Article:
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Since the publication of Daniel Goleman's book — 'Emotional Intelligence: Why it can Matter More than IQ' (1995) — there has been a huge surge of interest from people in this field. Previously, a term only used by psychologists or management practitioners, we now often hear the words in the corridors of organisations, in education and social settings.
As one manager recently said to me when describing a colleague ''He just doesn't get it, he has no emotional intelligence at all''.
When thinking about why emotional intelligence is so important at work, it is clear that the most successful organisations are crammed to the brim with highly intelligent and driven people. But, even with similar levels of intelligence, education and drive some are still more successful in work and life than others.
IQ and work ethic are important, but not sufficient for success. Our emotional intelligence — the way we notice, use, understand and manage emotions, both our own and those of others — is central for a successful and positive work experience. Most employees want to work for an emotionally intelligent manager and are more likely to stay with them during challenging and uncertain times.
Unfortunately, still in many organisations, managers feel the need to suppress, ignore and incorrectly manage their emotions and those of their teams, believing that emotions are best kept away from work. By doing so, they overlook a huge amount of data about themselves and the people around them.
So, what is the business case for emotional intelligence and why should we encourage managers to bring their ''emotional radars'' to work and gather emotional, social and relational information from colleagues, as well as gather the technical and operational data?
Here are three benefits of having emotionally intelligent managers leading teams, functions and organisations:
* Emotionally intelligent managers are able to communicate effectively as they possess the social awareness to understand different signs, cues and triggers from individuals, teams and departments. For example, the boss who notices when a member of their team appears under a lot of pressure and adjusts the communication style accordingly.
This social awareness also allows for honest and open conversations to take place. Emotionally intelligent managers are as prepared for the emotional and interpersonal elements of situations, as they are for the technical and operational.
* Emotionally intelligence managers and leaders are able to build relationships as they stay in control of their emotions in difficult situations and are much less likely to make 'heat of the moment' decisions or lose their temper at an inopportune moment. These individuals are extremely unlikely to erode relationships with colleagues by one unfortunate emotional outburst. They are also great at building partnerships, encouraging collaboration and gaining respect and loyalty from their colleagues.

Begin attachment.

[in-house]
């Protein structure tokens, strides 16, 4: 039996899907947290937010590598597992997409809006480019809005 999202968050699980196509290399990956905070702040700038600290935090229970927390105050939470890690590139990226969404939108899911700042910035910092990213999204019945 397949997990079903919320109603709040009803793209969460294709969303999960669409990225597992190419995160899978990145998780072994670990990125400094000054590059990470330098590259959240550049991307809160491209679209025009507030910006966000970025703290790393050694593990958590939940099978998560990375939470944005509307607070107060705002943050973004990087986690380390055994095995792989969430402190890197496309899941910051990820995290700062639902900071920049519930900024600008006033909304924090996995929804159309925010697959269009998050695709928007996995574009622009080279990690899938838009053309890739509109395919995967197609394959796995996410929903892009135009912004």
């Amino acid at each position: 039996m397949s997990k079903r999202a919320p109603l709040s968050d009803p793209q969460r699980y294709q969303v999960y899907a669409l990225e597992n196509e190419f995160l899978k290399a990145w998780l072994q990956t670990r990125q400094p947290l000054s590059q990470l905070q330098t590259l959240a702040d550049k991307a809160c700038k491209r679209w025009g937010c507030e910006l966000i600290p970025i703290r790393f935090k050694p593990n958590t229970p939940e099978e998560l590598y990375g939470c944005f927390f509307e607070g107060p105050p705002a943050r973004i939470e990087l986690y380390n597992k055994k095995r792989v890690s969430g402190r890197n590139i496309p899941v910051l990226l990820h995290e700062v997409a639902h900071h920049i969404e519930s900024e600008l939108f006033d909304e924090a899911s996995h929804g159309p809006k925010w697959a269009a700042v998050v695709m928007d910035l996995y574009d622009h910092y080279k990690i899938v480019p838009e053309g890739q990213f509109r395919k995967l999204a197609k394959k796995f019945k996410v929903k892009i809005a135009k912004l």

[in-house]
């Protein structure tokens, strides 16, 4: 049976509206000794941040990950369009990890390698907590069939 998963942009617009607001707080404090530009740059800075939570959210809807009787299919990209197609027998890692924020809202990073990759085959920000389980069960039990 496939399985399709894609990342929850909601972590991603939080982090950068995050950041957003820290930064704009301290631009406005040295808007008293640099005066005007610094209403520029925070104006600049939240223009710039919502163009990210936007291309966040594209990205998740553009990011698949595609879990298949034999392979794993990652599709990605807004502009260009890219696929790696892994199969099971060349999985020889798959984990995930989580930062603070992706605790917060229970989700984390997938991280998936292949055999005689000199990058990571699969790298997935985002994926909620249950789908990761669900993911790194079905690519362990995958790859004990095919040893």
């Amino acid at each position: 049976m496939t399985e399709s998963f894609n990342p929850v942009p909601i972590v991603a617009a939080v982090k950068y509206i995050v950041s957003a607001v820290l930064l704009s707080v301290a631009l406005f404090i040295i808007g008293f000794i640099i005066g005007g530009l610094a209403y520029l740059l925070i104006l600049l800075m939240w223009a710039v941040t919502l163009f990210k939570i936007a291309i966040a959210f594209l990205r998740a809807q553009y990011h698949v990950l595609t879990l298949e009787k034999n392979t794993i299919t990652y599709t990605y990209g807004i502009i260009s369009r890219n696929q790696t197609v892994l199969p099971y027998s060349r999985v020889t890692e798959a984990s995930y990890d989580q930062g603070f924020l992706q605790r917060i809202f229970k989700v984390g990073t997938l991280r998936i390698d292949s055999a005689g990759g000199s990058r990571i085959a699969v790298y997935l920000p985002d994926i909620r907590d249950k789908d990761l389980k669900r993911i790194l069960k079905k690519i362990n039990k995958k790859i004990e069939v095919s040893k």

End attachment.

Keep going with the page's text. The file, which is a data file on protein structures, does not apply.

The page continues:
* Emotionally intelligent managers can create positive work environments as they have an advanced awareness of emotions and can utilise these to shape the tone of the environment. Therefore, an emotionally intelligent manager can influence the way individuals, teams and departments feel. They can foster positive emotions through their personal approach and how they work with others.
They can also notice the mood and tone of the organization and can therefore take practical steps to improve this. For example, during periods of low morale, an emotionally intelligent manager will pick up on this early on and actively consider how best to re-engage people.
As you can see, there are certainly some clear benefits for managers behaving in an emotionally intelligent manner. However, for some it may come more naturally than others, but equally there is evidence that emotional intelligence is a developable, learnable and trainable skill.
Here are three brief approaches that Ashridge encourages leaders to apply to develop their emotional intelligence:
1) Start to notice and become self-aware: Take more time to recognise your own emotions and how they affect what you think about, say and do. Then start to notice these emotions in others and in your environment. For example, pick up on when your colleagues' mood changes or when you enter a team meeting and notice a positive and open atmosphere.
2) Better self-manage: Take control of unhelpful impulsive feelings and behaviours and also manage your energy levels appropriately, so you have enough emotional resources available. Don't be afraid to take time out when you need to recharge.
3) Become socially aware: Start to think about the emotions, needs, and concerns of other people; put yourself in their shoes and then think about how you can.
Source: Alex Davda, Special to gulfnews.com
The writer is a business psychologist and consultant at Ashridge Business School, Middle East